Illinois electrifies canal to halt flow of invasive carp
By Peter Slevin
Posted on Fort Wayne.com May. 30, 2005
ROMEOVILLE, Ill. – These fish jump. Oh, how they jump.
It’s common for an Asian carp to leap four feet out of
the water and flop into whatever might rumble into its
path, be it watercraft or fisherman.
They also make a big splash. A 60-pounder is not unusual.
“Every day we go out on the water, the number of fish
we see jumping around the boat is just astounding. It’s
incomprehensible,” said Mark Pegg, a fisheries biologist
for the Illinois Natural History Survey. “You just have
to see it to realize there are that many fish jumping
Near the Illinois River, Pegg and his colleagues inspected
a 43-pound female, which he described as “a small one.”
She was carrying 2.2 million eggs, and she had plenty
“There were hundreds, if not thousands, of large females
in this one inlet we were sampling,” Pegg said.
The Asian carp is sowing fear in marine biologists and
fishermen. Descendants of the fish, imported from China
30 years ago by catfish farmers in the deep South, escaped
their pens when floodwaters rose and have been swimming
north and procreating ever since, each day consuming as
much as 50 percent of their body weight in plankton and
The danger, experts say, is that the voracious jumping
carp will overrun the waterways and other fish will starve
to death. Along the Chicago Sanitary and Ship Canal, a
gateway to the Great Lakes, government authorities hope
to shock the carp into submission.
Literally. At a construction cost of $9 million and an
annual expense of $500,000, state and federal engineers
are electrifying 500 feet of water to prevent the Asian
carp from reaching Lake Michigan. Crews are using heavy
cranes to lay 84 steel belts at the bottom of the 160-foot-wide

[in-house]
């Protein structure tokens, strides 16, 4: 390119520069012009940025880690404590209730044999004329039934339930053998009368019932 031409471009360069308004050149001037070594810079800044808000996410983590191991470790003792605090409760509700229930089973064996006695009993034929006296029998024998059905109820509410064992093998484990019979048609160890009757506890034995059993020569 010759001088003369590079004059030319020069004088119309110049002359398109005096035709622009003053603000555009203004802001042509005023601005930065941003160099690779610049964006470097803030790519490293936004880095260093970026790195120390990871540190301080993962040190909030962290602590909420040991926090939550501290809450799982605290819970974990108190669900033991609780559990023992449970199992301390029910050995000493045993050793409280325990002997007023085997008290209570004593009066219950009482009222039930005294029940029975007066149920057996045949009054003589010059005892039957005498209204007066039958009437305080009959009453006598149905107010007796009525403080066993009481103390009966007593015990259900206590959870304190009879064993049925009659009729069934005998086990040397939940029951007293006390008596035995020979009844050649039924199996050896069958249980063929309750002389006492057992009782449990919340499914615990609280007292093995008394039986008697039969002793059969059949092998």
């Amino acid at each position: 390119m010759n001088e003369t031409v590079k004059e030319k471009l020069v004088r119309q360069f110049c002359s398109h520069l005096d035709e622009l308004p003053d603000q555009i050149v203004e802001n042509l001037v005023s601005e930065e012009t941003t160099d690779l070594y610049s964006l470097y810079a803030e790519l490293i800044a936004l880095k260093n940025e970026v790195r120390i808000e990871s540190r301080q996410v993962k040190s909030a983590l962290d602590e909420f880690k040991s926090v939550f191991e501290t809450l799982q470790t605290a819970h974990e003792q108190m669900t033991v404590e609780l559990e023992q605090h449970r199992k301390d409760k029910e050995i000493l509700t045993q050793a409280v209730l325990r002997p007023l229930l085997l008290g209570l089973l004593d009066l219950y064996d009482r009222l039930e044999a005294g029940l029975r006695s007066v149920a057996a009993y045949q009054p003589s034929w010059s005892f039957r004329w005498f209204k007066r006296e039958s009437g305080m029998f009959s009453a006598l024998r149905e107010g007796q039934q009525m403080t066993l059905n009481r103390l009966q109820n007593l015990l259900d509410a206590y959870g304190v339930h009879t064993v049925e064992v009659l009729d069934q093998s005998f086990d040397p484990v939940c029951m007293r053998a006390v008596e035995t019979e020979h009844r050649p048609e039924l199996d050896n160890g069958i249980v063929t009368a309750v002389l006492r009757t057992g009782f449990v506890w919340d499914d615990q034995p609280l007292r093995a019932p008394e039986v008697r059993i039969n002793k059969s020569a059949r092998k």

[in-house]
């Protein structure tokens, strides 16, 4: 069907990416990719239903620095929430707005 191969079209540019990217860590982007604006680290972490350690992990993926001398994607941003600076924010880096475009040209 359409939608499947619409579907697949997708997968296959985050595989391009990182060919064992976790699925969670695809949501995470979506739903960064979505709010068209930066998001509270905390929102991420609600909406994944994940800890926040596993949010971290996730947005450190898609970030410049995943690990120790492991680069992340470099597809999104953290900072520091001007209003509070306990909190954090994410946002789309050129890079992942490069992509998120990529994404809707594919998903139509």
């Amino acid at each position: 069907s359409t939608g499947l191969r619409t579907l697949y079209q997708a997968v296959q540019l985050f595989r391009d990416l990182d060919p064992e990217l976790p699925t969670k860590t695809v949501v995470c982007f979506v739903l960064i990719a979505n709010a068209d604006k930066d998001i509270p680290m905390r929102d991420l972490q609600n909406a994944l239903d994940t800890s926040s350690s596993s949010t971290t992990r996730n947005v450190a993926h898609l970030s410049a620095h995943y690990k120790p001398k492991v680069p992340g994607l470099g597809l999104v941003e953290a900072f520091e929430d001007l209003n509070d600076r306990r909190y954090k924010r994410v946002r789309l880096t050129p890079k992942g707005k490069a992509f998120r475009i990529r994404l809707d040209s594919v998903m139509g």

canal. Transformers equipped with backup generators will
juice the metal and create a pulsing electrical field.
“What we’re doing here is plugging the biggest hole.
This is something that deters the fish without killing
them,” said Charles Shea, project manager for the U.S.
Army Corps of Engineers. “We can’t make a 100 percent
guarantee, but it certainly seems unlikely any fish could
swim through this barrier.”
What about a human?
“You’d get a hell of a headache,” Shea said.
The new electrified field, scheduled to be in full buzz
by October, is modeled on a three-year-old pilot project
nearby that stretches across 55 feet of canal. The existing
zapper, believed to be the largest such fence in the world,
relies on technology used to contain the fish in fish
Researchers study its effectiveness by implanting radio
transmitters in more than 100 fish swimming in the neighborhood.
Each fish sends a unique signal.
“They test the barrier a couple of times, and they usually
go far away and don’t come back up here again,” Shea said.
“We’ve had only one fish get through.”
That fish – not an Asian carp – passed through the barrier
in the churning wash of a tug pushing a barge, Shea said.
It happened in 2002, and the transmitter soon fell to
the bottom of the 25-foot-deep canal, where it still emits
a signal. Researchers concluded that the fish did not
survive the trip.
The closest an Asian carp has been spotted to the fence
is about 20 miles, also in 2002, said Shea, who reported
that the nearest concentration is believed to be 60 miles
from the fence, which is 25 miles southwest of Chicago
and the entrance to Lake Michigan. .
Keeping Asian carp out of the Great Lakes is considered
essential at a time when countless invasive species, often
traveling in the ballast water of large ships, are changing
the environment of the world’s largest surface supply
of fresh water.
“There have been massive changes in the Great Lakes,”
said David Jude, a University of Michigan professor who
sits on the advisory committee that oversees the electrified
fence. “We sure as heck don’t need a big fish that’s coming
here, feeding on this zooplankton and competing with other
fish in the lakes.”
Illinois has invested $2 million in the fish-shocking
project, with at least half a dozen other states making
smaller contributions. The federal government committed
about $7 million.